Saturday, November 30, 2013

I Knew The ASA Is Just Another Money Making Enterprise

The American Society of Anesthesiologists bills itself as a standard bearer for anesthesiologists. With its lofty, and oft repeated, statements about patient safety and anesthesia advocacy, the organization comes across as saintly as the Vatican. So it's a shame they will demean themselves by running a stupid Black Friday sale.

I was dismayed when I got an email from the ASA on Black Friday hailing their "hottest sale of the year". Upon viewing the merchandise the group was marking down, it is obvious the selection is full of stuff nobody wants. An eight year old ACE booklet for $30? I guess it is a deal when it used to cost over $100 when new. But how many people really need a CME program from 2005? Medical information has expiration dates. That's why we spend billions of dollars on new research every year. These old CME booklets will not advance an anesthesiologist's knowledge base. More mature and stable information hopefully should have been retained from residency.

In fact, if the ASA really cared about physician advocacy, it should donate these old programs to anesthesia residencies all around the country. Any leftover books more than four years old should be handed out by the ASA for free. This will get the information to individuals who need it the most, our future anesthesiologists. The group should not be hawking its leftovers from the back of their warehouse to make a few extra bucks. But then again I guess they need the money to finish their sparkling new headquarters.

Thursday, November 21, 2013

The ABA Made Me Do It

The American Society of Anesthesiologists recently published a list of procedures and practices that they feel have been overly used and abused. Among the items that the organization advises doctors to minimize is the compulsion to draw routine blood tests on young healthy patients, blood transfusions for patients who are young and hemodynamically stable, and the use of cardiac stress tests or pulmonary artery catheterization in low risk patients for procedures that will produce minimal cardiac disturbances.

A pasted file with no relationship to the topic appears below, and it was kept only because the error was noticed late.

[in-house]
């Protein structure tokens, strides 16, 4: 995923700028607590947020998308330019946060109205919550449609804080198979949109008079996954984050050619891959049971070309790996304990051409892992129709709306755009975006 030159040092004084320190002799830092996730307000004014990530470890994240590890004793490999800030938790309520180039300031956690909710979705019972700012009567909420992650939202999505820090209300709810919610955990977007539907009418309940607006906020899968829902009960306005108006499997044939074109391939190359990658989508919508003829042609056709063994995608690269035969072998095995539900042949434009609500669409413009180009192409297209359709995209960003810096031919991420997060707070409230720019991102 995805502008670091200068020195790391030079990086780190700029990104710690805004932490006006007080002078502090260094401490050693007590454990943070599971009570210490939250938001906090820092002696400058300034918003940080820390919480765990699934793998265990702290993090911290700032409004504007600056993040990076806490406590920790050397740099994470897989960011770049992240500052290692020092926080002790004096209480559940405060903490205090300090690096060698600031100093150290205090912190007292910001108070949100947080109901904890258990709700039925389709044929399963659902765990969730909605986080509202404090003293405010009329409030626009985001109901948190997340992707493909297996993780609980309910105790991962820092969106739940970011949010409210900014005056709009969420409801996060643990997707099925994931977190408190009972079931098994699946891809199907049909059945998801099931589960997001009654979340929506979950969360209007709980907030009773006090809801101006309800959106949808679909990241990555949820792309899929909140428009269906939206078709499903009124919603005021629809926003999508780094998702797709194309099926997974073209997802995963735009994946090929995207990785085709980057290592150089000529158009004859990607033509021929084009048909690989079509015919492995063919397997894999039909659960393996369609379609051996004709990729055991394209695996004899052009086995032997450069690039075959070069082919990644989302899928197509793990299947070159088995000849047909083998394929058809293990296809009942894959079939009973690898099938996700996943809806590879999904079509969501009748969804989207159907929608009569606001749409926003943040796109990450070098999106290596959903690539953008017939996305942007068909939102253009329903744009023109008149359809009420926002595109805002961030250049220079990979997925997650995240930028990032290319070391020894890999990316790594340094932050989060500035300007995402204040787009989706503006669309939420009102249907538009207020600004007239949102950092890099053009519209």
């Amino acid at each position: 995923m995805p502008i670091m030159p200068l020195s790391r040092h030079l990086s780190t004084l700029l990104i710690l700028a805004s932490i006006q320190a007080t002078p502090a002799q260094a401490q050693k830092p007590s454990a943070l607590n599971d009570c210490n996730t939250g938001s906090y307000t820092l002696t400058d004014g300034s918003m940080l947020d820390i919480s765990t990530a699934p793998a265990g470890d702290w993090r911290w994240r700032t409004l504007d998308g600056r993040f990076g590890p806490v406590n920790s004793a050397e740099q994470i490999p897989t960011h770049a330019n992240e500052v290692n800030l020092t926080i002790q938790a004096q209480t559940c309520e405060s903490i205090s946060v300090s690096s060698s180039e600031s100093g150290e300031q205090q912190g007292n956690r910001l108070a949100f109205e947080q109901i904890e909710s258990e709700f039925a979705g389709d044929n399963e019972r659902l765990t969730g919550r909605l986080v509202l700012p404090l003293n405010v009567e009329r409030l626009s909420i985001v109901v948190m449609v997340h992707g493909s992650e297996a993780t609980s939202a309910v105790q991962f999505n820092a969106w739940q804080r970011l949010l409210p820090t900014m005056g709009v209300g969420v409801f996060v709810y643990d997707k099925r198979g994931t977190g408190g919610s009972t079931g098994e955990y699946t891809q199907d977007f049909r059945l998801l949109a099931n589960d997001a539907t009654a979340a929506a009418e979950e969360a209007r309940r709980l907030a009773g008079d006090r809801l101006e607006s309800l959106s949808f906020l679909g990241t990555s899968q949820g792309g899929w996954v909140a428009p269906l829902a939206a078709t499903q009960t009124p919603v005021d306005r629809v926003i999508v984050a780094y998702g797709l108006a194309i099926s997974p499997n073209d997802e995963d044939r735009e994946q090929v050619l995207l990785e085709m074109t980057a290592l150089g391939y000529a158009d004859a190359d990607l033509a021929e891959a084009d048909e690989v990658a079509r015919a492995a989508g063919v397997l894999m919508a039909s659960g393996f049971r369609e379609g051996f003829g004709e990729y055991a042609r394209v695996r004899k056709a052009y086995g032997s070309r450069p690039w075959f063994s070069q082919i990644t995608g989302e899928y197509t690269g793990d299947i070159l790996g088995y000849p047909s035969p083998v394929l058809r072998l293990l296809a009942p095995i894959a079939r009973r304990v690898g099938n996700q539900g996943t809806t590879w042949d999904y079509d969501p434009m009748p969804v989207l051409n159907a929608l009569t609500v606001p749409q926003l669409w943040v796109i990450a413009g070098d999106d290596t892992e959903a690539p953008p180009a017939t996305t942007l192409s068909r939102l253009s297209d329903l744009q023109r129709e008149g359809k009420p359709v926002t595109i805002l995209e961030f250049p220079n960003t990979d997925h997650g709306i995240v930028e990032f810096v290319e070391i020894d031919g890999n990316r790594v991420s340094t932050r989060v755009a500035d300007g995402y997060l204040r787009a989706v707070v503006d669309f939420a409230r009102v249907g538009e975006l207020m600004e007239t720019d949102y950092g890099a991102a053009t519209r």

This all sounds pretty commonsensical. I've had many conversations with our surgeons who insist on getting a full preop workup on young patients prior to a relatively benign operation. Just the other night, I received a young patient from the ER for a laparoscopic appendectomy. He was less than 40 years old. His H+P consisted of "No previous medical history" and "No previous surgical history". Yet the ER had drawn a complete metabolic panel, coag studies, and performed an ECG. Why do surgeons continue to request all these tests when it's so obvious that most are unnecessary and a waste of money?

The simple answer is that surgeons hate to have their cases delayed or cancelled because the anesthesiologist wants one more test before clearing the patient for a procedure. By painful and frustrating experience, almost all surgeons become habituated to overtesting their patients just so they can be sure that the anesthesiologist doesn't have any excuses to cancel a case and ruin everybody's day.

This leads to the question of why some anesthesiologists want so many studies before they will take a patient to the operating room. While I don't have direct knowledge of why some people do what they do, I submit that a fundamental reason for this action is because we were all horribly traumatized by the American Board of Anesthesiology during our oral examinations prior to receiving our board certification. Virtually every anesthesiologist remembers the horror story of that experience. You study for months at a time, spend thousands of dollars on board prep courses, then fly to a city far away to get grilled by four distinguished strangers for nearly one hour straight on esoteric subjects you hope you will never encounter in real life.